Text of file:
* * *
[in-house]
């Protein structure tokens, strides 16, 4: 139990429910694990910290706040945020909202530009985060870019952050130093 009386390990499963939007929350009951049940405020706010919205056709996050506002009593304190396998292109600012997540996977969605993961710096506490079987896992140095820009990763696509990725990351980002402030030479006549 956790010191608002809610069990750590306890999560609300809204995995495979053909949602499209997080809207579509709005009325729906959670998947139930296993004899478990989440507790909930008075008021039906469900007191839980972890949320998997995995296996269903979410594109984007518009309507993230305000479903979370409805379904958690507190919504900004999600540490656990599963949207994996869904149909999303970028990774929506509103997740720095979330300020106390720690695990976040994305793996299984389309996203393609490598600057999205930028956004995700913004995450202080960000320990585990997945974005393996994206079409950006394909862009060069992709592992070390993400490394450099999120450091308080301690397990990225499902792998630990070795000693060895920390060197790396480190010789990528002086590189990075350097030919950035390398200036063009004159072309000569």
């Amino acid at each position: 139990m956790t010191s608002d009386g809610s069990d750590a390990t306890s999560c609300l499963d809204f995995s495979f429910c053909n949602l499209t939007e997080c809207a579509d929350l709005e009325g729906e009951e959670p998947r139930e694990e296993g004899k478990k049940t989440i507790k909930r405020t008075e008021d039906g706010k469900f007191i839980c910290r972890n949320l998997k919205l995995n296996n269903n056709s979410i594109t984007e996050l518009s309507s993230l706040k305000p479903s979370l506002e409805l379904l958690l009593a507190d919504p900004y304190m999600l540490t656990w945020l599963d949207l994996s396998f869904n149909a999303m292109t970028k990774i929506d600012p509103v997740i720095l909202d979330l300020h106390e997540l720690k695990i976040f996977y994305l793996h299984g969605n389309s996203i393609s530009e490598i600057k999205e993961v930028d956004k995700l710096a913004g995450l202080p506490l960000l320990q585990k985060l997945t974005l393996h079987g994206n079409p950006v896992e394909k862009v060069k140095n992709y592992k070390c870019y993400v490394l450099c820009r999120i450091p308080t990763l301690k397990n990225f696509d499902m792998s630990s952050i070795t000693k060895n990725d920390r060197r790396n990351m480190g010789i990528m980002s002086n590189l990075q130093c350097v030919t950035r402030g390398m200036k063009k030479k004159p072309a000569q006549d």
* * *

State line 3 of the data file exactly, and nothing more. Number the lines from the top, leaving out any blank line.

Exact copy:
């Amino acid at each position: 139990m956790t010191s608002d009386g809610s069990d750590a390990t306890s999560c609300l499963d809204f995995s495979f429910c053909n949602l499209t939007e997080c809207a579509d929350l709005e009325g729906e009951e959670p998947r139930e694990e296993g004899k478990k049940t989440i507790k909930r405020t008075e008021d039906g706010k469900f007191i839980c910290r972890n949320l998997k919205l995995n296996n269903n056709s979410i594109t984007e996050l518009s309507s993230l706040k305000p479903s979370l506002e409805l379904l958690l009593a507190d919504p900004y304190m999600l540490t656990w945020l599963d949207l994996s396998f869904n149909a999303m292109t970028k990774i929506d600012p509103v997740i720095l909202d979330l300020h106390e997540l720690k695990i976040f996977y994305l793996h299984g969605n389309s996203i393609s530009e490598i600057k999205e993961v930028d956004k995700l710096a913004g995450l202080p506490l960000l320990q585990k985060l997945t974005l393996h079987g994206n079409p950006v896992e394909k862009v060069k140095n992709y592992k070390c870019y993400v490394l450099c820009r999120i450091p308080t990763l301690k397990n990225f696509d499902m792998s630990s952050i070795t000693k060895n990725d920390r060197r790396n990351m480190g010789i990528m980002s002086n590189l990075q130093c350097v030919t950035r402030g390398m200036k063009k030479k004159p072309a000569q006549d």